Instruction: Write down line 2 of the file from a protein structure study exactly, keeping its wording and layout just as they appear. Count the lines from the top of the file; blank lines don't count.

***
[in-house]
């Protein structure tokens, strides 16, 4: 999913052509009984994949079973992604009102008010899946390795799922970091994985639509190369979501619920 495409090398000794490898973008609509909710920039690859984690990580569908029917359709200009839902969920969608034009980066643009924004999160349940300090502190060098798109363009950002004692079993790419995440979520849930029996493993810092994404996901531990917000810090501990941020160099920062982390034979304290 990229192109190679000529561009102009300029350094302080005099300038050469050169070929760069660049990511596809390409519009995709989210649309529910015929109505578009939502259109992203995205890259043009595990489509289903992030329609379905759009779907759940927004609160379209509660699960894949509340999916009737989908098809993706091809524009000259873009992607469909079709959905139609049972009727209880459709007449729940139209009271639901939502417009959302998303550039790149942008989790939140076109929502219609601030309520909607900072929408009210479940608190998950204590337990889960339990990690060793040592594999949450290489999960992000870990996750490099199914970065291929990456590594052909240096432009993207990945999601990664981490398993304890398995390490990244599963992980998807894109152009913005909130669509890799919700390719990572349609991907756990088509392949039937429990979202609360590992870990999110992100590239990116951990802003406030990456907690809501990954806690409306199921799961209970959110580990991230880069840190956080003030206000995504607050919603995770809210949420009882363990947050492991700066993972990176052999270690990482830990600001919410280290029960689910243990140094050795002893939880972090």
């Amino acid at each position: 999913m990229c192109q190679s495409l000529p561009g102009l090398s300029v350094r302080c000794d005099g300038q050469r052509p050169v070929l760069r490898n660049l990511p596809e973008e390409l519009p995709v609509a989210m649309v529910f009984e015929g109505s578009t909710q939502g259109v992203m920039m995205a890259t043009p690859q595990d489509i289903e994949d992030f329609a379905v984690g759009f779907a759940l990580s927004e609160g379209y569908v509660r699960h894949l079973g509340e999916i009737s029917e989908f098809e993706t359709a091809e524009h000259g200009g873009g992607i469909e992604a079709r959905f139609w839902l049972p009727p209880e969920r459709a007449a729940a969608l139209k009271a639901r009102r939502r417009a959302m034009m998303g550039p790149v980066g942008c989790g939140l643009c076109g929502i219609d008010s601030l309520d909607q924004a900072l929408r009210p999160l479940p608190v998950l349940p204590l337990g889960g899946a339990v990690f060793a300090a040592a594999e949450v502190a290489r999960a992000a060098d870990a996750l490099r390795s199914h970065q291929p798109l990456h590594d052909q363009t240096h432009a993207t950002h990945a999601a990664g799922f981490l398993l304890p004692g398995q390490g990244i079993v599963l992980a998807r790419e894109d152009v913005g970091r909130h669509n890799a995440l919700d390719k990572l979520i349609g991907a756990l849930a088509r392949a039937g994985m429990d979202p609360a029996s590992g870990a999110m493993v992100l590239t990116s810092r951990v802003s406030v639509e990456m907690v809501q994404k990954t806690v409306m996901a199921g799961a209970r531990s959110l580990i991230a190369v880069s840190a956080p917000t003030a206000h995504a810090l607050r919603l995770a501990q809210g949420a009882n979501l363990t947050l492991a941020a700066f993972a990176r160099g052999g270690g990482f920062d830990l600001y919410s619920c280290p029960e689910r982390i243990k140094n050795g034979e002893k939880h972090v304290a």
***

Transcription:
């Protein structure tokens, strides 16, 4: 999913052509009984994949079973992604009102008010899946390795799922970091994985639509190369979501619920 495409090398000794490898973008609509909710920039690859984690990580569908029917359709200009839902969920969608034009980066643009924004999160349940300090502190060098798109363009950002004692079993790419995440979520849930029996493993810092994404996901531990917000810090501990941020160099920062982390034979304290 990229192109190679000529561009102009300029350094302080005099300038050469050169070929760069660049990511596809390409519009995709989210649309529910015929109505578009939502259109992203995205890259043009595990489509289903992030329609379905759009779907759940927004609160379209509660699960894949509340999916009737989908098809993706091809524009000259873009992607469909079709959905139609049972009727209880459709007449729940139209009271639901939502417009959302998303550039790149942008989790939140076109929502219609601030309520909607900072929408009210479940608190998950204590337990889960339990990690060793040592594999949450290489999960992000870990996750490099199914970065291929990456590594052909240096432009993207990945999601990664981490398993304890398995390490990244599963992980998807894109152009913005909130669509890799919700390719990572349609991907756990088509392949039937429990979202609360590992870990999110992100590239990116951990802003406030990456907690809501990954806690409306199921799961209970959110580990991230880069840190956080003030206000995504607050919603995770809210949420009882363990947050492991700066993972990176052999270690990482830990600001919410280290029960689910243990140094050795002893939880972090």